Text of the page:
Hawaiian feather helmet
Neil MacGregor's world history is examining the relationship between Europe and the rest of the world in the 18th century. Today he is with a feathered helmet from Hawaii.
This week Neil MacGregor's history of the world is telling the story of European encounters across the globe during the 18th century.
Today he finds out what happened to Captain Cook as he was mapping and collecting in the Pacific. Neil tells the story through a chieftain's helmet made from a myriad of colourful bird feathers that was given to Cook when he landed in Hawaii in 1778. This is not a story with a happy ending. The anthropologist Nicholas Thomas and the Hawaiian academics Marques Hanalei Marzan, Kyle Nakanelua and Kaholokula help describe Cook's impact in the Pacific and the meaning of the feathered helmet.
Producer: Anthony Denselow.
About this object
Culture: Pacific and Australian Cultures
Period: AD 1700 - 1800
Material: Animal Material
This feather helmet would have been worn by a Hawaiian chief during a ceremony or in battle. It is made from wicker basketry and covered with the red feathers of honeycreepers and the yellow feathers of honeyeaters. Red and yellow were the Hawaiians' most important colours and were regarded as tapu - holding a sacred quality. Feathers enhanced mana - a spiritual force that can fill individuals or objects with power. Birds were regarded in Polynesia as spiritual messengers.
How did Captain Cook change Hawaiian society?
This helmet was probably collected in 1778 by Captain Cook or a crew member of his ship. They were the first Europeans to ever visit Hawaii. The Hawaiian Islands were first settled in around AD 400 but had probably been isolated from the rest of Polynesia for 500 years when Cook arrived. The arrival of Europeans proved to be highly influential. Kamehameha I modelled himself on European monarchs and was able to conquer and unite all the islands independent until the American takeover in 1893.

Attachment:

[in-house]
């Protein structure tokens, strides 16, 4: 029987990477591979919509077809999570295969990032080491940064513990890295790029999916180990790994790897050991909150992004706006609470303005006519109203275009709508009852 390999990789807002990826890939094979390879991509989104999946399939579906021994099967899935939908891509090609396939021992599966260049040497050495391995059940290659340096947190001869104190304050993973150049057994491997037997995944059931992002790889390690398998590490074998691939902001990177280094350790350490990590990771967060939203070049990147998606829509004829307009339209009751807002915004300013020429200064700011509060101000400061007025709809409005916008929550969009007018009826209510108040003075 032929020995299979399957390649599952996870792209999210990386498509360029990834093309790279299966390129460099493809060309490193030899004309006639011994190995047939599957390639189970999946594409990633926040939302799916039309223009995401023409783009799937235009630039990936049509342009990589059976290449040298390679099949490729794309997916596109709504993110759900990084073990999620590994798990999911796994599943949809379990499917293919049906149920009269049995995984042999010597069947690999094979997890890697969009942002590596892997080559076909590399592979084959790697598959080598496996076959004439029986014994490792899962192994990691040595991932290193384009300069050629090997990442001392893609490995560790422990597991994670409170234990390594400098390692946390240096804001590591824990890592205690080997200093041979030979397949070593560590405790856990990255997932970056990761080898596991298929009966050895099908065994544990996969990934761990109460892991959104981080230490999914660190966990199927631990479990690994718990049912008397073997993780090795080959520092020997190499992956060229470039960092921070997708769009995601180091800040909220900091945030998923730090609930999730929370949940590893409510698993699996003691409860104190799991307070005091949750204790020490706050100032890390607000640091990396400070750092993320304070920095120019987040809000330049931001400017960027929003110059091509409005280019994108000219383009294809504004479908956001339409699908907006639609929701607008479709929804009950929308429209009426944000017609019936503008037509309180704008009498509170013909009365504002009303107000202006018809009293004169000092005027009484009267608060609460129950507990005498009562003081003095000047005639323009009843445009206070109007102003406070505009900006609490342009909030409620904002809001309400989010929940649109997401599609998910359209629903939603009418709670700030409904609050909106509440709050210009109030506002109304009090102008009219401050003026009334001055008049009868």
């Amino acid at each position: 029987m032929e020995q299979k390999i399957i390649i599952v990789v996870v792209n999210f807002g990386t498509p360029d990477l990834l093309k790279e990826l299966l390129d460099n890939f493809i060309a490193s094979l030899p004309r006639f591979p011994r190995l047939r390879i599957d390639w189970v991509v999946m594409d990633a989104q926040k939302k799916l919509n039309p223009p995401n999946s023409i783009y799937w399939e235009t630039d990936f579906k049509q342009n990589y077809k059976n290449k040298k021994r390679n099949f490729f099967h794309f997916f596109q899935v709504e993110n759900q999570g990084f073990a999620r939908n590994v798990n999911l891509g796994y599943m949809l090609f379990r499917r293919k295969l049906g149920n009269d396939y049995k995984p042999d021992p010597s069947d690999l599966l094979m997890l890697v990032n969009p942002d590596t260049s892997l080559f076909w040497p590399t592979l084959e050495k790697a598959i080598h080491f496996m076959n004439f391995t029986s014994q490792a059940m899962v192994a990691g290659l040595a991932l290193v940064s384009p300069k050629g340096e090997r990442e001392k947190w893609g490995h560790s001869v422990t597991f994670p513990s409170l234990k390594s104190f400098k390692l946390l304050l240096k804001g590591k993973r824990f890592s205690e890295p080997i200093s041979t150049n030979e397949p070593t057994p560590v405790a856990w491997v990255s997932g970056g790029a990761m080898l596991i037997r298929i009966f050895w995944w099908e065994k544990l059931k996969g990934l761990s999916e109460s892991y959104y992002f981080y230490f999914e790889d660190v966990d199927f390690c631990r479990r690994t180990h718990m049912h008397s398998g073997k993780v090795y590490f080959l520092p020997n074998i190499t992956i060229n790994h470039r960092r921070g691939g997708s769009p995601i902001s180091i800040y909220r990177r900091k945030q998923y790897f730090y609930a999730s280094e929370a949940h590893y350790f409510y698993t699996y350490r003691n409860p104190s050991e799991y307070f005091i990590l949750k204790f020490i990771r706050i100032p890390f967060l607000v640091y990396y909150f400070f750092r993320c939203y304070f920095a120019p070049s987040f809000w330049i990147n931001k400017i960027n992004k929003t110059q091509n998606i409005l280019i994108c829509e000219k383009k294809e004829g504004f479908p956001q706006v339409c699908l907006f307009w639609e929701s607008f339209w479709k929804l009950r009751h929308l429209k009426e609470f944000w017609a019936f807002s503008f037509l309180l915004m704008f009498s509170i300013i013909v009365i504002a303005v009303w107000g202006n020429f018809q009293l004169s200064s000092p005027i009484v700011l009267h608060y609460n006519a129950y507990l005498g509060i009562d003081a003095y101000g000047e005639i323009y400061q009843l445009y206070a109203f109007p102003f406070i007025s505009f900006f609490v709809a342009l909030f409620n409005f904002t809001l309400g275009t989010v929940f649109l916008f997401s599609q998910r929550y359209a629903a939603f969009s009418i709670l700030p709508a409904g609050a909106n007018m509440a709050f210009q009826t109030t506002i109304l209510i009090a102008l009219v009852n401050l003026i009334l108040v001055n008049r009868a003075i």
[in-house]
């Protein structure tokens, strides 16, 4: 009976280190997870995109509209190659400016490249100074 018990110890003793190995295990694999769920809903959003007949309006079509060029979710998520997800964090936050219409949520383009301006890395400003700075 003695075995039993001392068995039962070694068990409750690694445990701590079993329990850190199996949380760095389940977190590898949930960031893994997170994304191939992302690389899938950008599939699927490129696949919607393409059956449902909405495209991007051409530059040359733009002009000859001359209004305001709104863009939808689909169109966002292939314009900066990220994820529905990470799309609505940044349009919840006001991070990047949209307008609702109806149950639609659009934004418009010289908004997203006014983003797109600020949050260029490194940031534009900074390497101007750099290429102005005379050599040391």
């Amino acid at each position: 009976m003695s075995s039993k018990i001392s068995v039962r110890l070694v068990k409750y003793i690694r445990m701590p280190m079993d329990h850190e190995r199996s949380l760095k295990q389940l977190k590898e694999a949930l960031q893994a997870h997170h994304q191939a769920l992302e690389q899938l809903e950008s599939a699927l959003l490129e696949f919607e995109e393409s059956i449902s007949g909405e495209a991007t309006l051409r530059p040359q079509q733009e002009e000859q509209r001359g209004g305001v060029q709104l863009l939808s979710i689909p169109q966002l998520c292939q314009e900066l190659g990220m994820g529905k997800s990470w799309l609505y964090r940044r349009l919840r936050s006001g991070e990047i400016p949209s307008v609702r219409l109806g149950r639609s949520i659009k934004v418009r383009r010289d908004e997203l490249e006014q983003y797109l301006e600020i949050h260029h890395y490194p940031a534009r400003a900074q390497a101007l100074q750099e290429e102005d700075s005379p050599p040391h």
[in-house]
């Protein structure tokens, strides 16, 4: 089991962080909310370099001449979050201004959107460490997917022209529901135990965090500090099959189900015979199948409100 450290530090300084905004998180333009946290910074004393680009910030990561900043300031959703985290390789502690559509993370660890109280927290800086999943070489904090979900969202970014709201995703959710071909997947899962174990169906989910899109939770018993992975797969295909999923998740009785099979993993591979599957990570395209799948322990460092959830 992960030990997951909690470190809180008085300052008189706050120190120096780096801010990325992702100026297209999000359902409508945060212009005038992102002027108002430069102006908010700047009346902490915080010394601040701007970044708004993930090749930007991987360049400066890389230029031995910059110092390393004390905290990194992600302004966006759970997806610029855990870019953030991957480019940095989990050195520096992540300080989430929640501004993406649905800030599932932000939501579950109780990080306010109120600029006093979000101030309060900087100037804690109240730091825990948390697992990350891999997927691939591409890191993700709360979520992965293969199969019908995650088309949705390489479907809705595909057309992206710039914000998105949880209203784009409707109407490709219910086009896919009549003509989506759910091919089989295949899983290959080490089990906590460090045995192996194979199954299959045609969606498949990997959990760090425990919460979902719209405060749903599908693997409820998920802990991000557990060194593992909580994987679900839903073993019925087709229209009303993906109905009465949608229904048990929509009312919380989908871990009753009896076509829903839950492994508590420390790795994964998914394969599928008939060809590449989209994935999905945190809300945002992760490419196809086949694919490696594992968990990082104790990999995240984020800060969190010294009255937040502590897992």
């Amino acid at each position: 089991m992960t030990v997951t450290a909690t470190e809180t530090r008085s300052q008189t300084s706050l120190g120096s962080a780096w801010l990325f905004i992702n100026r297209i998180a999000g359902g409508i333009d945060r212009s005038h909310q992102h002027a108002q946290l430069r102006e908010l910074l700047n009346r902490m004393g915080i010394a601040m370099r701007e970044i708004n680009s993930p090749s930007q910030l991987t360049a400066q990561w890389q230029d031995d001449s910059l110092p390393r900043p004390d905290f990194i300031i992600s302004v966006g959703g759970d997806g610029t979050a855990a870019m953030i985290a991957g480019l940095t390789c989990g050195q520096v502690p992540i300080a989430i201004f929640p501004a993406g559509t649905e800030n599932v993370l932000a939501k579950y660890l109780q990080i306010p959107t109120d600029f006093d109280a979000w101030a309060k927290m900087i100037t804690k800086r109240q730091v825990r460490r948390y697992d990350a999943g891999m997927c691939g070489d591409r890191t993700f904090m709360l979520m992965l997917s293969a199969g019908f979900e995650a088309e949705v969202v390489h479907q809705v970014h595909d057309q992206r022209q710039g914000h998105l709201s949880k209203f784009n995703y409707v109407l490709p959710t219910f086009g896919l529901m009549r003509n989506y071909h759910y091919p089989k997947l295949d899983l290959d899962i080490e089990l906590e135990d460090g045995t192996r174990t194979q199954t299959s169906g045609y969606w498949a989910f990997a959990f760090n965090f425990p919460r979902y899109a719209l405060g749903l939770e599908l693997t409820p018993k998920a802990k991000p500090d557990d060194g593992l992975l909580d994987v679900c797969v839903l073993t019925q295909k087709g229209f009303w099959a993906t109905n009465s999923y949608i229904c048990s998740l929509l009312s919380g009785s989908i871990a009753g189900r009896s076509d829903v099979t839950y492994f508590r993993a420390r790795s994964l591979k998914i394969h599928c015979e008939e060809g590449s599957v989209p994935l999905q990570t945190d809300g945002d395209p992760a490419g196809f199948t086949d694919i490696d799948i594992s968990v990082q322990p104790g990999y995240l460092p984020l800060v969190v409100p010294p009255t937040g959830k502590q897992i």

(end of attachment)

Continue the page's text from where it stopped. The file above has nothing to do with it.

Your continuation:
Did you know?
- In Hawaii only the highest-ranking chiefs could wear red and yellow feathered cloaks and ornaments.
Understanding the colours
By Marcus Hunaly Marzan, Honolulu
Featherwork throughout the Pacific and Polynesia in general is very significant and associated with the high chiefs or the chiefly line in all of the Polynesian cultures.
In Hawaii, red is used prominently in feather work, in helmets, in feather capes, but also yellow becomes a very prominent colour as well that stands alongside the red because of its rarity and colour.
The primary feathers that are used in this particular mahiole are from two birds. The red feathers coming from the i’iwi bird which is a honeycreeper in Hawaii - which is still living in forests around the island chain. The yellow feathers and the black as well come from a bird called the oo which is no longer living in the Hawaiian islands. I think the last Hawaiian oo was last heard in the Hurricane Iniki which was about 15 years ago.
Also the materials used - because the chief was a God on earth - the materials used are earthly forms of our Gods. For example the ie’ie which is for Ku, wicker material, the feather work, the colour red, Ku, for the God Ku, for the god of politics, war but perhaps other things as well, the God of life. So it’s a symbol of a core status, a godly status on earth and so that’s what separated them from the commoners. Hence, the term mahiole.
In Hawaii the yellow feather becomes on par if not a little more elevated than the feather just because of the scarcity of that particular source of material. The yellow feathers come from a small honey eater which is primarily black with a few tufts of yellow feathers under their wings and tail. So to acquire enough feathers of that colour to make something, to decorate your feathered cape or your feathered helmet in a significant manner would require a lot of resources or a lot of control of land to acquire that much resources to make something of significant size. Yellow is a very prominent colour used but the traditional colour of the chiefs originates with the red.